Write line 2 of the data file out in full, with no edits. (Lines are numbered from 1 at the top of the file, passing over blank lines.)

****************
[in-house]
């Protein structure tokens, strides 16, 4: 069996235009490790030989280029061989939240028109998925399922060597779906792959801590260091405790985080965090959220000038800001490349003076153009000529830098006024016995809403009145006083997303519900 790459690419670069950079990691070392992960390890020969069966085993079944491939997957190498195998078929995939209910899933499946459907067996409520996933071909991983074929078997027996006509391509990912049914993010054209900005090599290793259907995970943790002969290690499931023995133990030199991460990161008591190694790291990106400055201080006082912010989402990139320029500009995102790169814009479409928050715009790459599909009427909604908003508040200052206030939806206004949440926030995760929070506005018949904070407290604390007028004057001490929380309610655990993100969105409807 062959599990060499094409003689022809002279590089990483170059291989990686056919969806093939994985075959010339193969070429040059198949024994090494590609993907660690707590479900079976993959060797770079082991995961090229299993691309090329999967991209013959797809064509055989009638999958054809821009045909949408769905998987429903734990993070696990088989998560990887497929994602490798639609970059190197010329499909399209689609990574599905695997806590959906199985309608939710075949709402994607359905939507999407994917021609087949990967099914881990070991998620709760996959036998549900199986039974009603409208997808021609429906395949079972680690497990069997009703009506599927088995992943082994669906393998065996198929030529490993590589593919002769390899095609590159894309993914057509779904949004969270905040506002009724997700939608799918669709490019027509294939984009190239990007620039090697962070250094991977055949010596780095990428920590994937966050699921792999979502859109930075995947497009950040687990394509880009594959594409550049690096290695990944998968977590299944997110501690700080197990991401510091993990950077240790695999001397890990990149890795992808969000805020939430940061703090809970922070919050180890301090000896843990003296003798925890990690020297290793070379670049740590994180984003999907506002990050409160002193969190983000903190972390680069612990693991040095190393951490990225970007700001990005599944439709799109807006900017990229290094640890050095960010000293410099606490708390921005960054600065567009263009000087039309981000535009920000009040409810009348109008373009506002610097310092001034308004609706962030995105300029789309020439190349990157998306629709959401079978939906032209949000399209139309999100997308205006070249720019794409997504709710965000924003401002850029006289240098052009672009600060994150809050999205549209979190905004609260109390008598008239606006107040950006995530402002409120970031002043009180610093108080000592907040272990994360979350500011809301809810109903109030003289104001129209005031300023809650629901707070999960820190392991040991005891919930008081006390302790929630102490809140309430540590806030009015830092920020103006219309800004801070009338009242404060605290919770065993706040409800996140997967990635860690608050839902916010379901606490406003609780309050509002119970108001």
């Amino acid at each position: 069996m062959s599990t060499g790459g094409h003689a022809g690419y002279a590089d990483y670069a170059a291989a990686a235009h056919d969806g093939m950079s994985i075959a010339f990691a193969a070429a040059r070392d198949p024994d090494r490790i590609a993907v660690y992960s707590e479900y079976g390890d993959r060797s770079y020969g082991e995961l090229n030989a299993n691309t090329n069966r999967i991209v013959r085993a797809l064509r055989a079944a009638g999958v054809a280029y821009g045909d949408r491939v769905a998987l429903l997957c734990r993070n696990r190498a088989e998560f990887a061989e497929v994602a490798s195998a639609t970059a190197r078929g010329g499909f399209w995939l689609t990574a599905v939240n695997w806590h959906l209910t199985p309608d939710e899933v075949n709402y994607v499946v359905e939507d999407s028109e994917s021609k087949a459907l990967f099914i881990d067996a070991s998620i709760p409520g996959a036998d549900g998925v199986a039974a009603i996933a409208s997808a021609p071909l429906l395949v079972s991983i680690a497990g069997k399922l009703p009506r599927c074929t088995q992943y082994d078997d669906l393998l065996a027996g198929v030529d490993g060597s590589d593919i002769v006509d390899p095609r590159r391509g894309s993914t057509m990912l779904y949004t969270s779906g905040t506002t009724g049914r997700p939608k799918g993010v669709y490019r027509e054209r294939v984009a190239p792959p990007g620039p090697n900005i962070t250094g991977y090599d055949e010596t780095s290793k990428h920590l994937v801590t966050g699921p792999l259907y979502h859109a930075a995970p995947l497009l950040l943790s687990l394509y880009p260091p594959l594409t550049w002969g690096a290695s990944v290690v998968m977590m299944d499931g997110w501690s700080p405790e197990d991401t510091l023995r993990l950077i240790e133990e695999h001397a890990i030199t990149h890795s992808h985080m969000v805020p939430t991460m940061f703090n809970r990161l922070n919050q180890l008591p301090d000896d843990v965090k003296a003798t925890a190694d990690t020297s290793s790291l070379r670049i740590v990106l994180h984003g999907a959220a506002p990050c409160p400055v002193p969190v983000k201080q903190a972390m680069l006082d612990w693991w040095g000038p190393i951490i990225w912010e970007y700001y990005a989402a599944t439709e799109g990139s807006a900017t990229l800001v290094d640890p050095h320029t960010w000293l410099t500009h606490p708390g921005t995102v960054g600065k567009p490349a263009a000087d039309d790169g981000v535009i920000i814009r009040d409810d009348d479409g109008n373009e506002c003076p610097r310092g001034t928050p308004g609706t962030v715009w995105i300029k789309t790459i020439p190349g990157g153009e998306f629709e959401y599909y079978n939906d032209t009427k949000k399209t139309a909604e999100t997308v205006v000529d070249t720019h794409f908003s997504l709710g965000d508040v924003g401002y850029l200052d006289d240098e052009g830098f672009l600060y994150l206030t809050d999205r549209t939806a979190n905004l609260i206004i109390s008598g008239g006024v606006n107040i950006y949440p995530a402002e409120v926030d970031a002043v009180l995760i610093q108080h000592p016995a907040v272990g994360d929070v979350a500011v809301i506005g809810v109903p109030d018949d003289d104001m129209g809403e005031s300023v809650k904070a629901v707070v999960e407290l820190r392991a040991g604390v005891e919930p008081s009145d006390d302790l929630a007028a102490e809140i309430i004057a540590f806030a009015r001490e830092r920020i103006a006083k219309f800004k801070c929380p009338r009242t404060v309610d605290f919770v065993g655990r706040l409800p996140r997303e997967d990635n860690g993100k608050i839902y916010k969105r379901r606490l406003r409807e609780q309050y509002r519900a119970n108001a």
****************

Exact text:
């Protein structure tokens, strides 16, 4: 069996235009490790030989280029061989939240028109998925399922060597779906792959801590260091405790985080965090959220000038800001490349003076153009000529830098006024016995809403009145006083997303519900 790459690419670069950079990691070392992960390890020969069966085993079944491939997957190498195998078929995939209910899933499946459907067996409520996933071909991983074929078997027996006509391509990912049914993010054209900005090599290793259907995970943790002969290690499931023995133990030199991460990161008591190694790291990106400055201080006082912010989402990139320029500009995102790169814009479409928050715009790459599909009427909604908003508040200052206030939806206004949440926030995760929070506005018949904070407290604390007028004057001490929380309610655990993100969105409807 062959599990060499094409003689022809002279590089990483170059291989990686056919969806093939994985075959010339193969070429040059198949024994090494590609993907660690707590479900079976993959060797770079082991995961090229299993691309090329999967991209013959797809064509055989009638999958054809821009045909949408769905998987429903734990993070696990088989998560990887497929994602490798639609970059190197010329499909399209689609990574599905695997806590959906199985309608939710075949709402994607359905939507999407994917021609087949990967099914881990070991998620709760996959036998549900199986039974009603409208997808021609429906395949079972680690497990069997009703009506599927088995992943082994669906393998065996198929030529490993590589593919002769390899095609590159894309993914057509779904949004969270905040506002009724997700939608799918669709490019027509294939984009190239990007620039090697962070250094991977055949010596780095990428920590994937966050699921792999979502859109930075995947497009950040687990394509880009594959594409550049690096290695990944998968977590299944997110501690700080197990991401510091993990950077240790695999001397890990990149890795992808969000805020939430940061703090809970922070919050180890301090000896843990003296003798925890990690020297290793070379670049740590994180984003999907506002990050409160002193969190983000903190972390680069612990693991040095190393951490990225970007700001990005599944439709799109807006900017990229290094640890050095960010000293410099606490708390921005960054600065567009263009000087039309981000535009920000009040409810009348109008373009506002610097310092001034308004609706962030995105300029789309020439190349990157998306629709959401079978939906032209949000399209139309999100997308205006070249720019794409997504709710965000924003401002850029006289240098052009672009600060994150809050999205549209979190905004609260109390008598008239606006107040950006995530402002409120970031002043009180610093108080000592907040272990994360979350500011809301809810109903109030003289104001129209005031300023809650629901707070999960820190392991040991005891919930008081006390302790929630102490809140309430540590806030009015830092920020103006219309800004801070009338009242404060605290919770065993706040409800996140997967990635860690608050839902916010379901606490406003609780309050509002119970108001």